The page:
Chris: Right. The more “boogie-woogie,” the more complexity. Complexity equals dollars.
Phil: I like “boogie-woogie.” I’m going to put that in my specs.
Chris: Boogie-woogie. I say that all the time. I think I picked that up from my former boss. “You put some stuff up there, and it gets all funky, and you get the boogie-woogie, and that costs money.”
Phil: And also, it creates another place for air leakage to occur.
Chris: That’s right.
Phil: So, the more corners and joints…
Chris: The more labor.
Phil: That hurts us, not only cost-wise, but in trying to get a really nice, tight building.
Chris: Right. And that brings you to the volume, too. I mean: the more corners you have, the more surface area you end up with compared to the volume, especially if you’re biting in. If you have a re-entrant corner, then you’re using the exact same surface area to subtract volume from your building. And you’re doing yourself not a favor.
Phil: I’ve never used the word “re-entrant” corner. You must be an architect.
Chris: Yeah, I am! Actually, use that in front of your engineer, and he’ll sit up straight the next time you walk in the door.
Phil: He’ll shake your hand. I’d say he’d high-five you, but they don’t do that.
Chris: They don’t high-five. No.
Phil: But, talking about the volume-to-skin ratio… This is actually very interesting question, because we know that the ideal form, Chris, of maximum volume to minimal skin is… what?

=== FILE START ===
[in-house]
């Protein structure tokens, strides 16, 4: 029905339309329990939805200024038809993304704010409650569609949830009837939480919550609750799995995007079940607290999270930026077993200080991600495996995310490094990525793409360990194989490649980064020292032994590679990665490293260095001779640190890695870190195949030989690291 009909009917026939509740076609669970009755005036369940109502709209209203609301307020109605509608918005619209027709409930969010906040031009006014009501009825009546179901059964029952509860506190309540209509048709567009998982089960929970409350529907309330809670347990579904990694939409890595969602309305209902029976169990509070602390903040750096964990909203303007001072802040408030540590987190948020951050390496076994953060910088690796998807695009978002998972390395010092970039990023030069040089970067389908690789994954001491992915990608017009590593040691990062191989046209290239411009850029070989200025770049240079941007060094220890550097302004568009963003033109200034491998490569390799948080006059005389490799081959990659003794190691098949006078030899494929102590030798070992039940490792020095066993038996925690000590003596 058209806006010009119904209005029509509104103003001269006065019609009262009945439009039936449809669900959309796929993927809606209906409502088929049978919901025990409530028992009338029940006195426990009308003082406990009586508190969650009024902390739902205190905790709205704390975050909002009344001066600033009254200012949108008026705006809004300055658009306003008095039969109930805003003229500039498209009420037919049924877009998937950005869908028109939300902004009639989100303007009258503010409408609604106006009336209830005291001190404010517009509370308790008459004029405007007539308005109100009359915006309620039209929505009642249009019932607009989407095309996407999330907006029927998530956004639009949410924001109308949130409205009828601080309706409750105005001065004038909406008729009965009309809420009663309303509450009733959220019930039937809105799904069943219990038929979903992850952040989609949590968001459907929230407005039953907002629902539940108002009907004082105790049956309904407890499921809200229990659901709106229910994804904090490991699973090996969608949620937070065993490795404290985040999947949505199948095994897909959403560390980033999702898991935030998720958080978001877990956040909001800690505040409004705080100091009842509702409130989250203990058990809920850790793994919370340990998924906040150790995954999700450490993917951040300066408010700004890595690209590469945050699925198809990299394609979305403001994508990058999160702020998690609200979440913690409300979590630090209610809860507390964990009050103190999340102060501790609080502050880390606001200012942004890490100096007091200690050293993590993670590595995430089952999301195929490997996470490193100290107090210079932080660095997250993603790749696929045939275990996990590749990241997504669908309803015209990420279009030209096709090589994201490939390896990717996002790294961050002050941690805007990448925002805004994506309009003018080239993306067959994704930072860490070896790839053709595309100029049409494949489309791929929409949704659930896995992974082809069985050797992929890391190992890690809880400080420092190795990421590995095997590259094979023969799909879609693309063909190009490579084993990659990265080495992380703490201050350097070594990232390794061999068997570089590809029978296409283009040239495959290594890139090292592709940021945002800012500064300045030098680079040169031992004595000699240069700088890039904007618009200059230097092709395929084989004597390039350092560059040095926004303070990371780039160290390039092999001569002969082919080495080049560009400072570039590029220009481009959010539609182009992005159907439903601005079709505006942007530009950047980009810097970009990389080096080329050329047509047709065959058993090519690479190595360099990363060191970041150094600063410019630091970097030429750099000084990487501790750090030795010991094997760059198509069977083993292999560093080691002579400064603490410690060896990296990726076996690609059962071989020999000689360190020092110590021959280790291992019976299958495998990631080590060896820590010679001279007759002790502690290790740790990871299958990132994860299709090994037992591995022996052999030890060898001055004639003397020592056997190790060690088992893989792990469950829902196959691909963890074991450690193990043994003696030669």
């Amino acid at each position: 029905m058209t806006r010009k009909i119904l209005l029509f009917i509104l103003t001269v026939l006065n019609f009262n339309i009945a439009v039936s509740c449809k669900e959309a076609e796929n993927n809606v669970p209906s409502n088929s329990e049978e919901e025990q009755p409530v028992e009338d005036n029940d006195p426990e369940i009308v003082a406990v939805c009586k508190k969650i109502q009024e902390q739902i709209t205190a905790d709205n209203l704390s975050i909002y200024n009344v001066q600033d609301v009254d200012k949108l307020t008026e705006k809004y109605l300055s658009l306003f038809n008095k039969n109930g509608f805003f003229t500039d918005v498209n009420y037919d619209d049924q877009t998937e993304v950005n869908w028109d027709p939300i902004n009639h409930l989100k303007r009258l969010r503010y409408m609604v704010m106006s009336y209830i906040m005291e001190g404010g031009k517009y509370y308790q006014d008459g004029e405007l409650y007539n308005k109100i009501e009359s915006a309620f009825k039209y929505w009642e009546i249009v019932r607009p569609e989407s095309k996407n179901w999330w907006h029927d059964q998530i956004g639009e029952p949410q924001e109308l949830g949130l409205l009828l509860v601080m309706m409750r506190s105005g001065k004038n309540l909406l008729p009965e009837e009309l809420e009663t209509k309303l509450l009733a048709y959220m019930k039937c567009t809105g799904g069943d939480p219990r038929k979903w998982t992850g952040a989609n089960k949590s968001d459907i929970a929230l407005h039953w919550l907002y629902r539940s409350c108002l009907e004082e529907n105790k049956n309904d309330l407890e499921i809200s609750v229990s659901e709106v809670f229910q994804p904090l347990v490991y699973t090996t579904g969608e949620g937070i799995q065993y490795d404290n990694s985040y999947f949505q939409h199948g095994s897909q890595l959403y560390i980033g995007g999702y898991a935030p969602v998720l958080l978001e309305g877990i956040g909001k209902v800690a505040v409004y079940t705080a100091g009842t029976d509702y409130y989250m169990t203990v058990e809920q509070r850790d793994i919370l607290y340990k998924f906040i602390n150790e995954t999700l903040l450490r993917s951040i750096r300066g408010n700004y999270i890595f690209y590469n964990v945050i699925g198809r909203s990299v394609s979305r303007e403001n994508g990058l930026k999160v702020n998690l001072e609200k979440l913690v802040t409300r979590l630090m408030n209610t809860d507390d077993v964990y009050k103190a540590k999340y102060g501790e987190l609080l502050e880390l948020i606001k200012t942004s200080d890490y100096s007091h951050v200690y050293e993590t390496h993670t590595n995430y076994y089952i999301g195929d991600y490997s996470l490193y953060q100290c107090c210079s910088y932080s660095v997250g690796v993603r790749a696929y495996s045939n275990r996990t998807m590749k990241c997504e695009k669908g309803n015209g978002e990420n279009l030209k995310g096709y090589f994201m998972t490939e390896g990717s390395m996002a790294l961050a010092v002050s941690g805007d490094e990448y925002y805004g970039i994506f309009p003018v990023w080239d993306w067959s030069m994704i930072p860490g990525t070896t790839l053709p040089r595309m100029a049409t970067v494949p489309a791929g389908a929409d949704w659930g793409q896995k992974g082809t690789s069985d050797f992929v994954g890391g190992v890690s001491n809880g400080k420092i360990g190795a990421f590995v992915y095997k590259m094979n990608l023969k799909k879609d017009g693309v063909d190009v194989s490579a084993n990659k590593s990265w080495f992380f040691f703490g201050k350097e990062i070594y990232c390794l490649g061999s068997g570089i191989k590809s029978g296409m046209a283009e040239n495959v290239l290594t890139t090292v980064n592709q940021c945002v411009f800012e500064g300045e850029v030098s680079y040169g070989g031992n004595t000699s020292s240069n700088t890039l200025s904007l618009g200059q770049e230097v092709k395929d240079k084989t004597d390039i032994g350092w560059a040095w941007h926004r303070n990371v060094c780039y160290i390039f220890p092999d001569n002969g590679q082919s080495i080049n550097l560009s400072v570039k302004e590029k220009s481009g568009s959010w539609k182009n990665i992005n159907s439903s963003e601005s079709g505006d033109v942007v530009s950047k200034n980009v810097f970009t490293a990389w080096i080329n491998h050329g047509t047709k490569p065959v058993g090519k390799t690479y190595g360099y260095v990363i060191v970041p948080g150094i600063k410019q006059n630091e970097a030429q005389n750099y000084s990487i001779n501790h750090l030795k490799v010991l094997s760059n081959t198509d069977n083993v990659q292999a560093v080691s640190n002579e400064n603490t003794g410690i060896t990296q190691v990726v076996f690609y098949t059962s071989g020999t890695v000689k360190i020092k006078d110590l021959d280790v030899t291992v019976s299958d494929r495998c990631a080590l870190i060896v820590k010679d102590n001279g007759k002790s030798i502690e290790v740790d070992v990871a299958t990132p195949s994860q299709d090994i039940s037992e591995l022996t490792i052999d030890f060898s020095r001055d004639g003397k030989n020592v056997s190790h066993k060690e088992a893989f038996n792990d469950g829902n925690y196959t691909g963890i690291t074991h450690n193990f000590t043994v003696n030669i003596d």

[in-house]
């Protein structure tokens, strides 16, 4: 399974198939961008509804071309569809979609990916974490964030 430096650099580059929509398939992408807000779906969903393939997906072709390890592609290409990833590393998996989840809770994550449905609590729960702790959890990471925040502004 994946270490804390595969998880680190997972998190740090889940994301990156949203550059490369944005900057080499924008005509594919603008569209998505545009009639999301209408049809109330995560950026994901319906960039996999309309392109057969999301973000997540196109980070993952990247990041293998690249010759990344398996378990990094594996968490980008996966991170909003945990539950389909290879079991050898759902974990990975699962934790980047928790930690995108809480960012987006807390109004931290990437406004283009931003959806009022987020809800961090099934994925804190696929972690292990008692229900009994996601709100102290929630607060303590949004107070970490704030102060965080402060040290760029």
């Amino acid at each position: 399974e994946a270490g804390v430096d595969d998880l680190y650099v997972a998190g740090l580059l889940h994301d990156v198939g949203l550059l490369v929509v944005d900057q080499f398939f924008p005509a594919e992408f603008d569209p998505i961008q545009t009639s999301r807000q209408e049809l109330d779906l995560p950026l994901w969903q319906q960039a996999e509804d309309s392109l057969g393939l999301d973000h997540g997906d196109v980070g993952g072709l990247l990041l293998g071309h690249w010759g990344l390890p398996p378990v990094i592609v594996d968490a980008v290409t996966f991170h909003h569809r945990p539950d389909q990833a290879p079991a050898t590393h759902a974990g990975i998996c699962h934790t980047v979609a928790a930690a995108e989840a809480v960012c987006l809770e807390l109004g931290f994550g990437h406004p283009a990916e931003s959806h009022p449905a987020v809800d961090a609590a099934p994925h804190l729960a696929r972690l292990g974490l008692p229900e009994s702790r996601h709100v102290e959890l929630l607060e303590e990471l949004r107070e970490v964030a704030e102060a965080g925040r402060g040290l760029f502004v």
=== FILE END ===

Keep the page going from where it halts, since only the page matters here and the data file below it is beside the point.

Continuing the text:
Chris: A sphere.
Phil: A sphere. Right. And how much does building a sphere cost?
Chris: Yeah, that’s a little bit hard. So, the industrial equivalent to a sphere might be…
Phil: It’s a cube.
Chris: It’s a cube. Right. So, we’re all boards now. We’re all affordable boards.
Phil: That’s right. Holy box! But – here’s another thing that we talk about, and we’ve mentioned this in multiple podcasts – if you want to elongate your building so that it’s got southern exposure, it’s basically an east-west axis…
Chris: Exactly right.
Phil: That fights against the cube. So what’s the right answer here?
Chris: Well, personally, I think the two-story shoebox – which is what Passivhaus really forces you to do. Because there, you’re striving for efficiency, you’re not really striving for affordability. (Although, go ahead and try, but that’s what it’s forcing you to be: the two-story shoebox.) Personally, I think the proportion is 1 to 1.618, which is the Golden Section. That’s not proven scientifically… ah, that’s just me.